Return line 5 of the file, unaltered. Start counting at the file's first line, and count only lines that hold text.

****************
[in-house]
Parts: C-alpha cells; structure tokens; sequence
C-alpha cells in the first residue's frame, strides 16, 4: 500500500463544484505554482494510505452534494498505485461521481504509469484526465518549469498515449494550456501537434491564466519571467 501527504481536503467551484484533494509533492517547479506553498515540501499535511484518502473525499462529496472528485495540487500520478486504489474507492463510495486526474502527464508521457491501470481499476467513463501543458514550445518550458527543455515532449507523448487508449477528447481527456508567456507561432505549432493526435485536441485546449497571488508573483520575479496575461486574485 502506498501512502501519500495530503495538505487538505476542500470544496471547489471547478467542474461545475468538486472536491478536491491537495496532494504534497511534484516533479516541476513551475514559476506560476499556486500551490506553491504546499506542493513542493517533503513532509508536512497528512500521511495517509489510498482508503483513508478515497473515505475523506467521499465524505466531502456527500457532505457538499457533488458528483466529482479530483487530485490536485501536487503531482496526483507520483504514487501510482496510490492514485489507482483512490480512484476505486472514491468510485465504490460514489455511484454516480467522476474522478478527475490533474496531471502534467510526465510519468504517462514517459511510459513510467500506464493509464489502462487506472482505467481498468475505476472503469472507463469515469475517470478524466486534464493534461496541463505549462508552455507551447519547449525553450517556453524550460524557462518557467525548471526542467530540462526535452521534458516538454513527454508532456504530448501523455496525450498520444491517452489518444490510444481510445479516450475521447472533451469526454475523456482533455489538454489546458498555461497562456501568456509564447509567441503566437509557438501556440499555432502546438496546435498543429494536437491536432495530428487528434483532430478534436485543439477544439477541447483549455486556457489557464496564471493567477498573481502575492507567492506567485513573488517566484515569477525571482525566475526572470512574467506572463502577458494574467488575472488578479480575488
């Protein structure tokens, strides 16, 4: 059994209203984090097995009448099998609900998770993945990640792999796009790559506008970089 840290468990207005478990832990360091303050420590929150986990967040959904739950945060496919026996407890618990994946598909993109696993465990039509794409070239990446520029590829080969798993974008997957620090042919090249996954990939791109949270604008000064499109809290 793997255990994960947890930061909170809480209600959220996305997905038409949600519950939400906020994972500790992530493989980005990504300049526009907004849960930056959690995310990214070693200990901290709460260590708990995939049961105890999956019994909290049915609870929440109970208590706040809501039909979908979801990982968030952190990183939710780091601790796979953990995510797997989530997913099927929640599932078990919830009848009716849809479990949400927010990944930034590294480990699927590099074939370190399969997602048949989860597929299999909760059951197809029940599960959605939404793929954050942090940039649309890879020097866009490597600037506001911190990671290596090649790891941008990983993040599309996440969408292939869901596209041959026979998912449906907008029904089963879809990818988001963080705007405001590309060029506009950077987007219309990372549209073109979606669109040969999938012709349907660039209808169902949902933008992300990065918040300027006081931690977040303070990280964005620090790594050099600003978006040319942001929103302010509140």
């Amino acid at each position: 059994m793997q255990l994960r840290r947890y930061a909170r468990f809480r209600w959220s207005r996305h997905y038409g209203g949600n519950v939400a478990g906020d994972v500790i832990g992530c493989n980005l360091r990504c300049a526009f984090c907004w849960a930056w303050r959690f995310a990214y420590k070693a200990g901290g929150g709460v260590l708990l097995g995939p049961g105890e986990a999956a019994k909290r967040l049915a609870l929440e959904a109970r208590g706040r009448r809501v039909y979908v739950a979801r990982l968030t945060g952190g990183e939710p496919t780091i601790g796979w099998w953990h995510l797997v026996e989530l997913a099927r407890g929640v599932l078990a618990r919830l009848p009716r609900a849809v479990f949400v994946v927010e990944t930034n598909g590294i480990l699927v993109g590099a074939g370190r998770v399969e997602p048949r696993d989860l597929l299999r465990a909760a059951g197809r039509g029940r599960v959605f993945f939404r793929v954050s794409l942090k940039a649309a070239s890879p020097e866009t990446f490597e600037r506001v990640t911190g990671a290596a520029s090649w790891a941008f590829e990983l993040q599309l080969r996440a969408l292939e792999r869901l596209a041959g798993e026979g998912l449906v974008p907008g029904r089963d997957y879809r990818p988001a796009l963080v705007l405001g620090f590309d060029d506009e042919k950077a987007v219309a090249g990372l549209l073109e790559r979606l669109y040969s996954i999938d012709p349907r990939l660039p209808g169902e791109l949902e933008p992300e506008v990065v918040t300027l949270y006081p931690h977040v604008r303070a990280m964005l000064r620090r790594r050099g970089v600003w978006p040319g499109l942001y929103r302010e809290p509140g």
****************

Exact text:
């Amino acid at each position: 059994m793997q255990l994960r840290r947890y930061a909170r468990f809480r209600w959220s207005r996305h997905y038409g209203g949600n519950v939400a478990g906020d994972v500790i832990g992530c493989n980005l360091r990504c300049a526009f984090c907004w849960a930056w303050r959690f995310a990214y420590k070693a200990g901290g929150g709460v260590l708990l097995g995939p049961g105890e986990a999956a019994k909290r967040l049915a609870l929440e959904a109970r208590g706040r009448r809501v039909y979908v739950a979801r990982l968030t945060g952190g990183e939710p496919t780091i601790g796979w099998w953990h995510l797997v026996e989530l997913a099927r407890g929640v599932l078990a618990r919830l009848p009716r609900a849809v479990f949400v994946v927010e990944t930034n598909g590294i480990l699927v993109g590099a074939g370190r998770v399969e997602p048949r696993d989860l597929l299999r465990a909760a059951g197809r039509g029940r599960v959605f993945f939404r793929v954050s794409l942090k940039a649309a070239s890879p020097e866009t990446f490597e600037r506001v990640t911190g990671a290596a520029s090649w790891a941008f590829e990983l993040q599309l080969r996440a969408l292939e792999r869901l596209a041959g798993e026979g998912l449906v974008p907008g029904r089963d997957y879809r990818p988001a796009l963080v705007l405001g620090f590309d060029d506009e042919k950077a987007v219309a090249g990372l549209l073109e790559r979606l669109y040969s996954i999938d012709p349907r990939l660039p209808g169902e791109l949902e933008p992300e506008v990065v918040t300027l949270y006081p931690h977040v604008r303070a990280m964005l000064r620090r790594r050099g970089v600003w978006p040319g499109l942001y929103r302010e809290p509140g």